The prevalence of immunoglobulin G (IgG) antibodies directed against B19 ranges from 15 to 60% in children 6 to 19 years old: and from 30 to 60% in adults and is more than 85% in the geriatric population (1, 7, 22). The frequency of B19 viremia in voluntary blood donors has been estimated at rates of 1:167 to 1:35,000 (11, 14, 17, 22-24). As opposed to the many studies on B19 serology and viremia, information on the presence of B19 DNA in the BM of healthy individuals is limited. Though no serum was available for comparison, B19 DNA was discovered in 4 of 45 (9%) healthy bone donors (5), while another study reported no evidence of B19 DNA in the BM of 13 BM donors (9). When paired serum and BM samples have been examined for B19 DNA, it has been shown that serum samples are only positive in a fraction (0 to 50%) of patients with positive BM samples, which may be explained by the tropism of B19 (2, 5, 6, 15, 16). Likewise, monitoring the clearance of virus by detection of DNA in sequential samples is also less sensitive when serum samples are used rather than BM. Moreover, no study of the prevalence of V9 in the BM of patients or in the general population exists.
To develop a reference value, we examined paired BM and serum samples from healthy subjects for the presence of B19 and V9 DNA and specific antibodies. This material may be used as a point of reference for future studies of parvovirus infection and when discussing possible persistent infection or reinfection by this pathogen.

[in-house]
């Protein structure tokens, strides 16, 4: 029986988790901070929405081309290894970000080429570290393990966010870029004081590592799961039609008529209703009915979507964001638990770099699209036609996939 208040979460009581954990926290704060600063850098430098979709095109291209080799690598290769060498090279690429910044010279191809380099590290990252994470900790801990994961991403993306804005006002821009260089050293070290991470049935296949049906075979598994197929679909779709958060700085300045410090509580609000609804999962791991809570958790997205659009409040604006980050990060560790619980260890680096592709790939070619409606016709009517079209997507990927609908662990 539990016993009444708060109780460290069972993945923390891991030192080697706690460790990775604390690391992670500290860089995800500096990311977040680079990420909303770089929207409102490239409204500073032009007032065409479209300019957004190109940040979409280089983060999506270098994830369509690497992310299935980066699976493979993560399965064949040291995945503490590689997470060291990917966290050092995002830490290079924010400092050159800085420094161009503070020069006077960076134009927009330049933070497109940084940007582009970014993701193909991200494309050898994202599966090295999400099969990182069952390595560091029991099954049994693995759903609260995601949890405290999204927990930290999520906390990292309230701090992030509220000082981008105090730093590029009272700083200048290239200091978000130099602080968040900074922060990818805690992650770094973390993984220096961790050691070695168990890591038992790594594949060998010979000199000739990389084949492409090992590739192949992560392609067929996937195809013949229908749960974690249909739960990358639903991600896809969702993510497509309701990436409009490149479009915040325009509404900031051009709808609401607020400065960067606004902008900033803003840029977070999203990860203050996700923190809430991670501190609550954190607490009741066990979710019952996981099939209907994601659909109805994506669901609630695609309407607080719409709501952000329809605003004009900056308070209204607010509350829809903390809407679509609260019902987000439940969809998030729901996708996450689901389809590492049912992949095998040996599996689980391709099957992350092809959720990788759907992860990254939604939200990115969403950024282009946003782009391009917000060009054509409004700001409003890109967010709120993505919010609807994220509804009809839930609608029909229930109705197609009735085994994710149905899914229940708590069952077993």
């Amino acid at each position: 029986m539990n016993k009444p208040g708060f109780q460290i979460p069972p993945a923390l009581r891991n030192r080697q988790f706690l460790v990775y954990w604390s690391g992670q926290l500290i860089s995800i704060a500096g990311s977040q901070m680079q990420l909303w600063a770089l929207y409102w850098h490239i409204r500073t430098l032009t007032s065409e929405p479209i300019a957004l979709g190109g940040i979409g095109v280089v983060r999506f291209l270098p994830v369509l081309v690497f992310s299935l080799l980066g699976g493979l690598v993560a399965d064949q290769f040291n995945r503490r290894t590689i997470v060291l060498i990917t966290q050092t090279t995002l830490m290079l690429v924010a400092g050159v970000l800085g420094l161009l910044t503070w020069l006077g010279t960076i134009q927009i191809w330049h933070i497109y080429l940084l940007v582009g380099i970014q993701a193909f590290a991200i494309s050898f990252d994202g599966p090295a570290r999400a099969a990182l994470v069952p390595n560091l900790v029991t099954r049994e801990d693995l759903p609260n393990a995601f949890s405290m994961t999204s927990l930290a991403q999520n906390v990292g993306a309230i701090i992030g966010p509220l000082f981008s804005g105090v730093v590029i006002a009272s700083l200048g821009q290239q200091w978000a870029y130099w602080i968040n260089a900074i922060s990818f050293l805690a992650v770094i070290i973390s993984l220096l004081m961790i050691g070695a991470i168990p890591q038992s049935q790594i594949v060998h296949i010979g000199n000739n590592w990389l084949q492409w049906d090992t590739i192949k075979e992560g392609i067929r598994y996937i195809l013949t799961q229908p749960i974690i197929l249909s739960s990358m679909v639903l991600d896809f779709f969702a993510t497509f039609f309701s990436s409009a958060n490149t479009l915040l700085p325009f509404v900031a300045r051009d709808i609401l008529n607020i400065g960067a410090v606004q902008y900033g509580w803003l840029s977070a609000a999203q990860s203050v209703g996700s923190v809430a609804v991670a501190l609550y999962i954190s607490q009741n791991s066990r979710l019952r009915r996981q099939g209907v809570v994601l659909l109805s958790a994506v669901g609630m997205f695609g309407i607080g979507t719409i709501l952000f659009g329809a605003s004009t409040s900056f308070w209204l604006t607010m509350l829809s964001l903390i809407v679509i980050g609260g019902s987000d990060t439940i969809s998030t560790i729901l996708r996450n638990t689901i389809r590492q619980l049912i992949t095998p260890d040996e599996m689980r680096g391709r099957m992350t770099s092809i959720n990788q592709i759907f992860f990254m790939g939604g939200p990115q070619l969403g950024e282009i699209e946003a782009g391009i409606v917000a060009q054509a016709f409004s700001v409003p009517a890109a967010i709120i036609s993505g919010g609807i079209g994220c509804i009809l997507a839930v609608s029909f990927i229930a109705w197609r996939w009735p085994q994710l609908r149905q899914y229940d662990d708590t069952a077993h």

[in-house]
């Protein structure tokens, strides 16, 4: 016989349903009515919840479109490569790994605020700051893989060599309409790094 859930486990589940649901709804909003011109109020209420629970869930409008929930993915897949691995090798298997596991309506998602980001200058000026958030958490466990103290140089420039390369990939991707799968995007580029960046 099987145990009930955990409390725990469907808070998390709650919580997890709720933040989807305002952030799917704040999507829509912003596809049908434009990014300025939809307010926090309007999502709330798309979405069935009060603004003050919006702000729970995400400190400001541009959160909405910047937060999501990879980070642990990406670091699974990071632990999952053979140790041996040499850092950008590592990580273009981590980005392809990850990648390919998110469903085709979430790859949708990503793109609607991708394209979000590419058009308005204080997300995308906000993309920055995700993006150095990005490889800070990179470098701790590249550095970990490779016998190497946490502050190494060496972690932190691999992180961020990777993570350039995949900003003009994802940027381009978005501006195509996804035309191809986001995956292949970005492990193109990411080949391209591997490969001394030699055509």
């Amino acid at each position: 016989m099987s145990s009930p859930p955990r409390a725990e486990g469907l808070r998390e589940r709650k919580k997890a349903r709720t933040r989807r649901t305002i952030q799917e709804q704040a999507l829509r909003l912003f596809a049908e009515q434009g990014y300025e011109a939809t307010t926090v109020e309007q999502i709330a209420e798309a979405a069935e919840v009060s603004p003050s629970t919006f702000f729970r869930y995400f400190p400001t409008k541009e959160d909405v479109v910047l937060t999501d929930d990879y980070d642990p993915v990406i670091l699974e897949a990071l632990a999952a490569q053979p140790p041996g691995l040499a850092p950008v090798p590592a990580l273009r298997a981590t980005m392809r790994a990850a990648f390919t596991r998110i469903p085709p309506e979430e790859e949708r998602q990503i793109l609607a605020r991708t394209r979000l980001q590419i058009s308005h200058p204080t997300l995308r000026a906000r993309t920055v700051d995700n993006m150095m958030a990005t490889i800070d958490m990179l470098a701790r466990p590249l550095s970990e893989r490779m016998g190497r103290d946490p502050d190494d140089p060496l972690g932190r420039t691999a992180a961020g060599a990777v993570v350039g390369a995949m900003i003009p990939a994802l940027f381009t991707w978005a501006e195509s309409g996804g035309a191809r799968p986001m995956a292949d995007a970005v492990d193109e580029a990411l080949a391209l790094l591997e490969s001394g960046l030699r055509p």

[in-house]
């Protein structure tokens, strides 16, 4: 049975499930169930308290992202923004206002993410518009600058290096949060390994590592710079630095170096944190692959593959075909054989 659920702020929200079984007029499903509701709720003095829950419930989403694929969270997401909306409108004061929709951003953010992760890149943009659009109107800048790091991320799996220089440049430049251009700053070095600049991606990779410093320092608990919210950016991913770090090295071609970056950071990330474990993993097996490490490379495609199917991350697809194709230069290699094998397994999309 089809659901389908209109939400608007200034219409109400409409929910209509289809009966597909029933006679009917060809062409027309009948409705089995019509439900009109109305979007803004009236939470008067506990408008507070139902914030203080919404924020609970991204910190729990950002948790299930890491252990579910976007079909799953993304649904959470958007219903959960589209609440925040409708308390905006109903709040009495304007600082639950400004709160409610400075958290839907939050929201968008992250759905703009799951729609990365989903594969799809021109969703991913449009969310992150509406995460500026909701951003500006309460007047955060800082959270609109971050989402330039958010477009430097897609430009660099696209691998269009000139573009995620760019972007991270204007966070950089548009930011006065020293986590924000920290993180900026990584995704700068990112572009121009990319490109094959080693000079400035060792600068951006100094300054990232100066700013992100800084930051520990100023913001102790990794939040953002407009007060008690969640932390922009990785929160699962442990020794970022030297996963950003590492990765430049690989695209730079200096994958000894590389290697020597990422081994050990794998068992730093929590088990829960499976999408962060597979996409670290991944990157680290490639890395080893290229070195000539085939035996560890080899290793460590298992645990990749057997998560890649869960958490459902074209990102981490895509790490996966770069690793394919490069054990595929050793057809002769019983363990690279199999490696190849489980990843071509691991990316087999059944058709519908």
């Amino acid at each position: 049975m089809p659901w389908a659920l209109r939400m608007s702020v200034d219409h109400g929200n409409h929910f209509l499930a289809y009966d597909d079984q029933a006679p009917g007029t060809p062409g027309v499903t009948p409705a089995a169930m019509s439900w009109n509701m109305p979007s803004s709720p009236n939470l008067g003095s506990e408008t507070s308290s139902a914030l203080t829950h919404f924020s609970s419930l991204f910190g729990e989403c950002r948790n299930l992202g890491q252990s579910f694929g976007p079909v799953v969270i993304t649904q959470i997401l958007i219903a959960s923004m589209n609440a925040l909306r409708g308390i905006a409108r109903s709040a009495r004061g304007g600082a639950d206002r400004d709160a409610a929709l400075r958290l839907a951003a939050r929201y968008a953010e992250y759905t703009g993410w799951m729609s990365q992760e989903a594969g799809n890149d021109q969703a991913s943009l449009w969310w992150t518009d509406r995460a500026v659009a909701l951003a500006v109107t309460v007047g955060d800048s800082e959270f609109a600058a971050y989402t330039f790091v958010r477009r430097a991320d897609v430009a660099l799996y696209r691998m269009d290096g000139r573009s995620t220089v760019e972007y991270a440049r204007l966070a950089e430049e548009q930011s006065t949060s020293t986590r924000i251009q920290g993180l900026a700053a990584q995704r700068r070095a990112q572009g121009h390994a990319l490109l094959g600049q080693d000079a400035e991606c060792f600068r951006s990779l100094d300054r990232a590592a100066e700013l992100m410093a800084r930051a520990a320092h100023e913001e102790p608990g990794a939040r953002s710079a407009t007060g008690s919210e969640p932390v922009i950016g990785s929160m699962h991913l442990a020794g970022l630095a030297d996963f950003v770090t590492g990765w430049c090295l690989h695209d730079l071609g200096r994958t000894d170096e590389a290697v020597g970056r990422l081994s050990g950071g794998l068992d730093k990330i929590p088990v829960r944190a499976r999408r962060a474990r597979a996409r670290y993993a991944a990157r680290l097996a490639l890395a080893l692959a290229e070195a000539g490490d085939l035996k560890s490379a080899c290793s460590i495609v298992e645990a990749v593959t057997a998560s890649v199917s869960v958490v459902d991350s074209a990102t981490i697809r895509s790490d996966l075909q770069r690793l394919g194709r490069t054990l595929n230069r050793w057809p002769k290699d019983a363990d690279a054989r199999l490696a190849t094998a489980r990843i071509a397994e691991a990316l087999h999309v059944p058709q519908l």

Paired serum and BM samples from 153 consecutive healthy Danish BM donors for transplantation, assembled from 1981 to 1989 (n = 24) and 1995 to 2000 (n = 129), were retrieved (Table (Table1).1). The median age was 28 years, with 38 samples available from individuals in the chief B19-susceptible age (1 to 20 years). The panel of samples was supplemented by BM samples (no sera were available) from 37 infants with sudden infant death syndrome (SIDS) obtained from 1988 to 1995, which were believed to be unbiased in regard to parvovirus infection.
All BM samples were initially tested by PCR for the presence of part of the human β-globin gene, ensuring the presence of intact DNA material for subsequent parvovirus detection (10, 20). Serum and BM samples were then examined by nested PCR, which involved consensus primers for the primary rounds of amplification followed by separate primers for the amplification of B19 and V9 DNA, respectively (11). The nested assay had a consistent sensitivity and was able to correctly identify 1 to 10 copies of target DNA in a 5-μl sample volume (200 to 2,000 copies/ml) (11).
To rule out the possibility of contamination and to characterize the viral strains, sequencing of a 390-bp fragment of the VP2 gene (nucleotides 4071 to 4460) (21) in all positive samples and the corresponding positive controls was performed as previously described (11).
The presence of specific B19 and V9 IgM and IgG antibodies was determined using V9 recombinant VP2 capsid proteins in a newly developed enzyme-linked immunosorbent assay, which shows a 100% serologic cross-reactivity between the B19 and V9 isolates (13).